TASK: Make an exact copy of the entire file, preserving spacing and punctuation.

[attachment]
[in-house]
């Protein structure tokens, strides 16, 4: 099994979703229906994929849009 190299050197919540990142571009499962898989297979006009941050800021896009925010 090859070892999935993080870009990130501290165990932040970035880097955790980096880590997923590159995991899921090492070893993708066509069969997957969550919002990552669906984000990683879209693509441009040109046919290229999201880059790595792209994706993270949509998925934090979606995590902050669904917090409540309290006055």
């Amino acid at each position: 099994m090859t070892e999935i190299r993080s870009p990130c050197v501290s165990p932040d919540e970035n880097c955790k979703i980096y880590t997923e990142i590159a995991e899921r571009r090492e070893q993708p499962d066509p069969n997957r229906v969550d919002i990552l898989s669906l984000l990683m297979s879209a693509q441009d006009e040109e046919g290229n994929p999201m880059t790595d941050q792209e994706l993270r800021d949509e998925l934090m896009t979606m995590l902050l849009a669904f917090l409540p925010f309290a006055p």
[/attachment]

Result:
[in-house]
């Protein structure tokens, strides 16, 4: 099994979703229906994929849009 190299050197919540990142571009499962898989297979006009941050800021896009925010 090859070892999935993080870009990130501290165990932040970035880097955790980096880590997923590159995991899921090492070893993708066509069969997957969550919002990552669906984000990683879209693509441009040109046919290229999201880059790595792209994706993270949509998925934090979606995590902050669904917090409540309290006055």
């Amino acid at each position: 099994m090859t070892e999935i190299r993080s870009p990130c050197v501290s165990p932040d919540e970035n880097c955790k979703i980096y880590t997923e990142i590159a995991e899921r571009r090492e070893q993708p499962d066509p069969n997957r229906v969550d919002i990552l898989s669906l984000l990683m297979s879209a693509q441009d006009e040109e046919g290229n994929p999201m880059t790595d941050q792209e994706l993270r800021d949509e998925l934090m896009t979606m995590l902050l849009a669904f917090l409540p925010f309290a006055p």